If David Eastman had been convicted of murder in England or Scotland then the untidy stand-off between the judiciary and the ACT government over his case would not be happening. That is because, unlike Australia, Britain and Scotland (Scotland has a slightly different legal system to the rest of Britain) both have independent criminal cases review bodies which examine thousands of cases where there are claims of wrongful convictions every year. The Eastman case is a perfect example of why such an organisation ought to exist in each state and territory, or at the national level in this country.
Eastman was convicted in 1995 of the murder of former Australian Federal Police assistant commissioner Colin Winchester in 1989. He is serving a term of life imprisonment. Justice Shane Marshall, a respected senior Federal Court judge, has found that there is significant risk the conviction was unsound and that an inquiry must be held into the case. This is something the ACT government, in common with the powers that all state and territory governments have, could have done of its own volition rather than putting Eastman and his legal team through the court process. A point well made on Monday by Justice Marshall.
Governments of course are not too keen on wrongful conviction inquiries and there are many prisoners in this nation who are serving sentences for crimes they did not commit. Wrongful conviction inquiries can show police or prosecutorial misconduct, or poor forensic practices. Governments are morally compelled to compensate victims of wrongful convictions. In summary, relying on the political process to grant a person their right to have new evidence tested is unfair because the urge to resist the establishment of such inquiries outweighs the imperative to ensure justice is done.
That governments are reluctant to allow a potentially innocent person to be able to argue their case before an independent inquiry was exemplified by Attorney-General Simon Corbell who defended himself and his government against the attack by Justice Marshall by arguing that, his ''view as attorney, has always been that an inquiry ordered by a government should be the last resort. It is better for these matters to be dealt with, if they can be dealt with, by the court and that's what's occurred in this case.'' Corbell is wrong. Governments, and particularly the Attorney-General as first law officer, ought to be taking the lead on ensuring that justice is done and that if there are real doubts about a person's conviction for a serious criminal offence that has resulted in their loss of liberty for a lengthy period, move to establish an inquiry immediately.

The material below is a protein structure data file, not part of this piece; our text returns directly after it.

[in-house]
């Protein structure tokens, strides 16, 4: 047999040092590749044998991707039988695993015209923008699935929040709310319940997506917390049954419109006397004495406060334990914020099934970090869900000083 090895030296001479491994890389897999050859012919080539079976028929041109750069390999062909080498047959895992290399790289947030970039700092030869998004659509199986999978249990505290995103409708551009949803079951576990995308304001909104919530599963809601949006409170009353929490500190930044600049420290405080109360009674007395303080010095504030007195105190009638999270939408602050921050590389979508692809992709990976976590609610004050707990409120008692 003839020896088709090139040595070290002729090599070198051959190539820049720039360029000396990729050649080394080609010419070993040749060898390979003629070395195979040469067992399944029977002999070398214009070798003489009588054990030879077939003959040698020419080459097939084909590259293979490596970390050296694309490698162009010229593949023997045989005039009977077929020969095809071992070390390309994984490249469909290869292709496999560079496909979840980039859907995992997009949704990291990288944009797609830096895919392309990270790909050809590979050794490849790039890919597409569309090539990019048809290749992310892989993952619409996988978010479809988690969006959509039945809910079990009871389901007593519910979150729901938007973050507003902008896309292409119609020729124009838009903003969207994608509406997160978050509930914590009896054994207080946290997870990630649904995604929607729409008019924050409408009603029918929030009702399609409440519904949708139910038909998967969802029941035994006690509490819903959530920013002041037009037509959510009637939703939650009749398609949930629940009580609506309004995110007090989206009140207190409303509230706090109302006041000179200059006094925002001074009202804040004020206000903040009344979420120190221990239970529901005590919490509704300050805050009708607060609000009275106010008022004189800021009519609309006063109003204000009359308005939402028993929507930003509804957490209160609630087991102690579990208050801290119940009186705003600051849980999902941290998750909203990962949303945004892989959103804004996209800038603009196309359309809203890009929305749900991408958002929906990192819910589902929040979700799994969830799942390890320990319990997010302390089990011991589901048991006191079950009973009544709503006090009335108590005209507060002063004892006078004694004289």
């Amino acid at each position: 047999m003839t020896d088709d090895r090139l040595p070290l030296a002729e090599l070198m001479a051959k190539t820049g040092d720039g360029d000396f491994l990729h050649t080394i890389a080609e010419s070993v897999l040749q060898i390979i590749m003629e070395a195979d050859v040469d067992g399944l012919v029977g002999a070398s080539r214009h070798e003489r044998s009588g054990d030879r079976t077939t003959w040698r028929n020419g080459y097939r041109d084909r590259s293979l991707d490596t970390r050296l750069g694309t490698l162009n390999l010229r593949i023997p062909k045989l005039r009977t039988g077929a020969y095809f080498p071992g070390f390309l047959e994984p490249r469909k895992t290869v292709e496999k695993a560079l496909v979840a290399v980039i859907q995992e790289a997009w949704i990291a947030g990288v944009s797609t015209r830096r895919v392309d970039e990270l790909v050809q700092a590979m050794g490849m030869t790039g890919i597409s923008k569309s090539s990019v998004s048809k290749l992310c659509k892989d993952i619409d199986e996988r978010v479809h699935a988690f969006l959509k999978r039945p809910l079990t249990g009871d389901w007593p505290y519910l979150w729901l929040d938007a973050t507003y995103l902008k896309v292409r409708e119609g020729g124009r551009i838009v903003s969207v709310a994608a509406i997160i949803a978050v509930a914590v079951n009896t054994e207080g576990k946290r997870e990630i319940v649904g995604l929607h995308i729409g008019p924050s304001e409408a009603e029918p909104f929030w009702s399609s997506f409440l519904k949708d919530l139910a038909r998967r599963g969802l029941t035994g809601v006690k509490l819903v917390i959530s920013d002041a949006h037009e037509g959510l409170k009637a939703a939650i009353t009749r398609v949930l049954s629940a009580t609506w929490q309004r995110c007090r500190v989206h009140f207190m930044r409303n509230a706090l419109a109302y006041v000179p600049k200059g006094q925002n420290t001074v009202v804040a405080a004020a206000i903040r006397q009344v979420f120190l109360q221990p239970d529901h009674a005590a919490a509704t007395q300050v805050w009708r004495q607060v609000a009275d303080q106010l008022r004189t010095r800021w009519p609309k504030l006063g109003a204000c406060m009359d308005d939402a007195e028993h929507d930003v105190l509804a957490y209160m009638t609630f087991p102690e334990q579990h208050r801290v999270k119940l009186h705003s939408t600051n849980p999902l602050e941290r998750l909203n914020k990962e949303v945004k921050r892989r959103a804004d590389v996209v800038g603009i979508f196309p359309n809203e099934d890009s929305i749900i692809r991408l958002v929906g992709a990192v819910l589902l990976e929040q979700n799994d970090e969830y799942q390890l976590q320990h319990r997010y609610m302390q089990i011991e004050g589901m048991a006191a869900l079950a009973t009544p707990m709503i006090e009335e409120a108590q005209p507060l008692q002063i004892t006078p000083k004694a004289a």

It is also arguable that the courts are not the place to order an inquiry because as we have seen in Eastman's case they can lead to lengthy litigation.
This is why a criminal cases review body ought to be established. The British and Scottish model is a good one. Staffed by experienced lawyers, forensic and police experts, cases are reviewed to see if there are grounds for arguing a wrongful conviction. If the case meets the required threshold it is sent back to the courts for an assessment to be made about guilt and in some cases the length of sentence if it is found that a person committed a crime but a less serious one.
Between 1999, when it was established and this year, the Scottish Criminal Cases Review Commission has sent 107 cases to the courts for review and in 58 of those cases convictions have been overturned or sentences reduced. The British body, established in 1997, has sent 461 cases to the courts for review and the courts have overturned 325 convictions. While these commissions have their critics, with some in Britain saying that they are too conservative in the number of cases referred back to the courts, they are a very good mechanism for ensuring that innocent people do not remain behind bars, which is the ultimate sanction any one pays in a democratic society, short of loss of life.
Only in South Australia has anything approaching the British/Scottish model been proposed. A parliamentary inquiry in South Australia has looked at a proposed criminal cases review commission and baulked at that concept, proposing instead a forensic review panel which will enable convicted individuals to argue about forensic evidence that helped convict them.
Eastman's case ought to get ACT lawmakers thinking about how to better ensure that claims of wrongful convictions are tested fairly and at arm's length from politics. The criminal cases review model does both those things.
It is imperative that in a democratic society we protect against the evil of the innocent being convicted. It simply requires the political will to establish what citizens of Scotland and Britain have had access to for almost two decades and which have set nearly 400 innocent people free.
Greg Barns is a barrister and criminal law spokesman for the Australian Lawyers Alliance